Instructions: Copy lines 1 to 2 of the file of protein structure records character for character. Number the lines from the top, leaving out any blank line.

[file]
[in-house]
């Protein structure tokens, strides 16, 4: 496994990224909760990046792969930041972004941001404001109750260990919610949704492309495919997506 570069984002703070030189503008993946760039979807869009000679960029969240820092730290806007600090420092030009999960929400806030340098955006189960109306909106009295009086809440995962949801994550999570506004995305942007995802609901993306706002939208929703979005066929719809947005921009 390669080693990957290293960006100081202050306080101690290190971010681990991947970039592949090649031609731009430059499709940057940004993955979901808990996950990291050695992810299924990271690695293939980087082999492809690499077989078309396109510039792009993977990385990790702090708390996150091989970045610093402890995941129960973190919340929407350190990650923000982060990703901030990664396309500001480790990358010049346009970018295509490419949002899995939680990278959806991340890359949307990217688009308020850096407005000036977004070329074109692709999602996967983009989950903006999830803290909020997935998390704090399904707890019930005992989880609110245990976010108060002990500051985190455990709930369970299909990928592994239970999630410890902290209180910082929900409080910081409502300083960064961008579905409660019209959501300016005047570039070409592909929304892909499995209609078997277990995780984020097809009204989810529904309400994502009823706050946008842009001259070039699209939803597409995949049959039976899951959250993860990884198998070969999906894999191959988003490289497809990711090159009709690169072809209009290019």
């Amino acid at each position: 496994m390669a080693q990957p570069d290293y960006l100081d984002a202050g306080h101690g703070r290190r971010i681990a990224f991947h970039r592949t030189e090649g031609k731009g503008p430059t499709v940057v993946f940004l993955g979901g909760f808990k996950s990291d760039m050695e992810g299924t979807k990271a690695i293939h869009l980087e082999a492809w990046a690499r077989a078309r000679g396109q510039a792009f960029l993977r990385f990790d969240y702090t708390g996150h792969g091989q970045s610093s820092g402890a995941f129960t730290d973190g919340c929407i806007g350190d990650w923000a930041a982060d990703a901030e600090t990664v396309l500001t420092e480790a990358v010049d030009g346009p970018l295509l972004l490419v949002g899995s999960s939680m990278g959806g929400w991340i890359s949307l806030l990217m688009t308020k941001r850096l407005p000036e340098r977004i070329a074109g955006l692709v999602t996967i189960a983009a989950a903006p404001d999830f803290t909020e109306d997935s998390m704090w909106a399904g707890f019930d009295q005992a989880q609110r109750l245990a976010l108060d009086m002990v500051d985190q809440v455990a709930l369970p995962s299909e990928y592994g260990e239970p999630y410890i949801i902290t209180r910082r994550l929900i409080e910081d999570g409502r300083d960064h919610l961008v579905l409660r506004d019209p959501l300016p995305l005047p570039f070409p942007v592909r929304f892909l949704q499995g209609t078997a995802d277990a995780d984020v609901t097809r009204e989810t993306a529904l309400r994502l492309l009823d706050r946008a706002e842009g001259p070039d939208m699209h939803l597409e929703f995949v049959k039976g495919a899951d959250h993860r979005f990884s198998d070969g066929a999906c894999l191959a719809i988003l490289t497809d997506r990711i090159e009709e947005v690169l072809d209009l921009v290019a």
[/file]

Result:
[in-house]
């Protein structure tokens, strides 16, 4: 496994990224909760990046792969930041972004941001404001109750260990919610949704492309495919997506 570069984002703070030189503008993946760039979807869009000679960029969240820092730290806007600090420092030009999960929400806030340098955006189960109306909106009295009086809440995962949801994550999570506004995305942007995802609901993306706002939208929703979005066929719809947005921009 390669080693990957290293960006100081202050306080101690290190971010681990991947970039592949090649031609731009430059499709940057940004993955979901808990996950990291050695992810299924990271690695293939980087082999492809690499077989078309396109510039792009993977990385990790702090708390996150091989970045610093402890995941129960973190919340929407350190990650923000982060990703901030990664396309500001480790990358010049346009970018295509490419949002899995939680990278959806991340890359949307990217688009308020850096407005000036977004070329074109692709999602996967983009989950903006999830803290909020997935998390704090399904707890019930005992989880609110245990976010108060002990500051985190455990709930369970299909990928592994239970999630410890902290209180910082929900409080910081409502300083960064961008579905409660019209959501300016005047570039070409592909929304892909499995209609078997277990995780984020097809009204989810529904309400994502009823706050946008842009001259070039699209939803597409995949049959039976899951959250993860990884198998070969999906894999191959988003490289497809990711090159009709690169072809209009290019």